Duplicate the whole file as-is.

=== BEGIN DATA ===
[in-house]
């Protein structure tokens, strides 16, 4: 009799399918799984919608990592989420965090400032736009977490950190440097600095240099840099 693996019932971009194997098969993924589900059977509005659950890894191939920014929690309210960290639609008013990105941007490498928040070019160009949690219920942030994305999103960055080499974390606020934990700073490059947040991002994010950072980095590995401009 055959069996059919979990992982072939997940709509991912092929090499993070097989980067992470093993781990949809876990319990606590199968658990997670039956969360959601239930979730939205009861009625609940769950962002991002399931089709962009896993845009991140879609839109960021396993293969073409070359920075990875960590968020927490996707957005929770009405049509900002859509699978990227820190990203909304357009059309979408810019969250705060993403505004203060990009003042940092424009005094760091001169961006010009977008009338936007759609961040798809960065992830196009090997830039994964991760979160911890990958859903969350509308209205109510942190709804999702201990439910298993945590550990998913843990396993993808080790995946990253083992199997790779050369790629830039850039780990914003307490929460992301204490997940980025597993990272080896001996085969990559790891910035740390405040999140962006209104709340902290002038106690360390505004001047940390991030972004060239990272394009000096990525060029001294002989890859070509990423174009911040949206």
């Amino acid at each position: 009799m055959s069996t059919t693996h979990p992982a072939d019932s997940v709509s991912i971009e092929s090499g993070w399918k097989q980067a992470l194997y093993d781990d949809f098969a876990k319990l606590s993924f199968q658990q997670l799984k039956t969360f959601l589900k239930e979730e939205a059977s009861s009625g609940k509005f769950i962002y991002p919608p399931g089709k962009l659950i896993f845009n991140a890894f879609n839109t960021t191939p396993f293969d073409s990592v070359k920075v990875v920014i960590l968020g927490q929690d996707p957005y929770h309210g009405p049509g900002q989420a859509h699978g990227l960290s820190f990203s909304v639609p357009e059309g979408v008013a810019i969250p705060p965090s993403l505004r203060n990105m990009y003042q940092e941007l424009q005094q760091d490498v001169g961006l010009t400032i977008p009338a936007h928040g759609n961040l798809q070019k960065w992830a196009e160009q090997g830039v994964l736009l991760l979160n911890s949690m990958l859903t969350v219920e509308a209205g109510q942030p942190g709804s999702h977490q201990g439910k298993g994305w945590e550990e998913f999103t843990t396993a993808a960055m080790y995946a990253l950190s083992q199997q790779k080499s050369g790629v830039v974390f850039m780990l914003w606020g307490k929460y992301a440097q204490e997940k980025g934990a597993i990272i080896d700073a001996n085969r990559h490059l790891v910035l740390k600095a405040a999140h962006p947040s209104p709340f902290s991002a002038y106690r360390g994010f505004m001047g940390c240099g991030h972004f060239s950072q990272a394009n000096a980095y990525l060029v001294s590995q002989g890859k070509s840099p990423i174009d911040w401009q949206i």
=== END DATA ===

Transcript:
[in-house]
């Protein structure tokens, strides 16, 4: 009799399918799984919608990592989420965090400032736009977490950190440097600095240099840099 693996019932971009194997098969993924589900059977509005659950890894191939920014929690309210960290639609008013990105941007490498928040070019160009949690219920942030994305999103960055080499974390606020934990700073490059947040991002994010950072980095590995401009 055959069996059919979990992982072939997940709509991912092929090499993070097989980067992470093993781990949809876990319990606590199968658990997670039956969360959601239930979730939205009861009625609940769950962002991002399931089709962009896993845009991140879609839109960021396993293969073409070359920075990875960590968020927490996707957005929770009405049509900002859509699978990227820190990203909304357009059309979408810019969250705060993403505004203060990009003042940092424009005094760091001169961006010009977008009338936007759609961040798809960065992830196009090997830039994964991760979160911890990958859903969350509308209205109510942190709804999702201990439910298993945590550990998913843990396993993808080790995946990253083992199997790779050369790629830039850039780990914003307490929460992301204490997940980025597993990272080896001996085969990559790891910035740390405040999140962006209104709340902290002038106690360390505004001047940390991030972004060239990272394009000096990525060029001294002989890859070509990423174009911040949206």
């Amino acid at each position: 009799m055959s069996t059919t693996h979990p992982a072939d019932s997940v709509s991912i971009e092929s090499g993070w399918k097989q980067a992470l194997y093993d781990d949809f098969a876990k319990l606590s993924f199968q658990q997670l799984k039956t969360f959601l589900k239930e979730e939205a059977s009861s009625g609940k509005f769950i962002y991002p919608p399931g089709k962009l659950i896993f845009n991140a890894f879609n839109t960021t191939p396993f293969d073409s990592v070359k920075v990875v920014i960590l968020g927490q929690d996707p957005y929770h309210g009405p049509g900002q989420a859509h699978g990227l960290s820190f990203s909304v639609p357009e059309g979408v008013a810019i969250p705060p965090s993403l505004r203060n990105m990009y003042q940092e941007l424009q005094q760091d490498v001169g961006l010009t400032i977008p009338a936007h928040g759609n961040l798809q070019k960065w992830a196009e160009q090997g830039v994964l736009l991760l979160n911890s949690m990958l859903t969350v219920e509308a209205g109510q942030p942190g709804s999702h977490q201990g439910k298993g994305w945590e550990e998913f999103t843990t396993a993808a960055m080790y995946a990253l950190s083992q199997q790779k080499s050369g790629v830039v974390f850039m780990l914003w606020g307490k929460y992301a440097q204490e997940k980025g934990a597993i990272i080896d700073a001996n085969r990559h490059l790891v910035l740390k600095a405040a999140h962006p947040s209104p709340f902290s991002a002038y106690r360390g994010f505004m001047g940390c240099g991030h972004f060239s950072q990272a394009n000096a980095y990525l060029v001294s590995q002989g890859k070509s840099p990423i174009d911040w401009q949206i």